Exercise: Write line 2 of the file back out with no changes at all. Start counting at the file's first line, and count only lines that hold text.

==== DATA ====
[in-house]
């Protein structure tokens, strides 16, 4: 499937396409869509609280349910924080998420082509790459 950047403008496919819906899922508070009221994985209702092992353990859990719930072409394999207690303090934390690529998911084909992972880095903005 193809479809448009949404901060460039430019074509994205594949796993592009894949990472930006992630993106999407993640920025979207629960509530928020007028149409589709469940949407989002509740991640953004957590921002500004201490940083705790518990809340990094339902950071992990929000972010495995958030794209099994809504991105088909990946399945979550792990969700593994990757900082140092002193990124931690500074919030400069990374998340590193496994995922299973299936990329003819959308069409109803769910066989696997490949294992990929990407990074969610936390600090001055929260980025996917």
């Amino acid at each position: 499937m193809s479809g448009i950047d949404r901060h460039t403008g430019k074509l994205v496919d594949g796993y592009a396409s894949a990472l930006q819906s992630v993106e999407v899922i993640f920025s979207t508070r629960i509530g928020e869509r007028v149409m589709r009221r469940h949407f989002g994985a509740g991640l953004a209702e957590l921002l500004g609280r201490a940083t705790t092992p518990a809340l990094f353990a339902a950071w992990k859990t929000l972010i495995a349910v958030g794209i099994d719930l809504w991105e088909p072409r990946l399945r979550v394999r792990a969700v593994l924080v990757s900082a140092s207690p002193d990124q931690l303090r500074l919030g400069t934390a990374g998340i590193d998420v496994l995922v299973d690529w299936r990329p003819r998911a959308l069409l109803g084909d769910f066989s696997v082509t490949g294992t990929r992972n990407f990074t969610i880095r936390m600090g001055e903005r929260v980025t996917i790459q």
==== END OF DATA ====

């Protein structure tokens, strides 16, 4: 499937396409869509609280349910924080998420082509790459 950047403008496919819906899922508070009221994985209702092992353990859990719930072409394999207690303090934390690529998911084909992972880095903005 193809479809448009949404901060460039430019074509994205594949796993592009894949990472930006992630993106999407993640920025979207629960509530928020007028149409589709469940949407989002509740991640953004957590921002500004201490940083705790518990809340990094339902950071992990929000972010495995958030794209099994809504991105088909990946399945979550792990969700593994990757900082140092002193990124931690500074919030400069990374998340590193496994995922299973299936990329003819959308069409109803769910066989696997490949294992990929990407990074969610936390600090001055929260980025996917």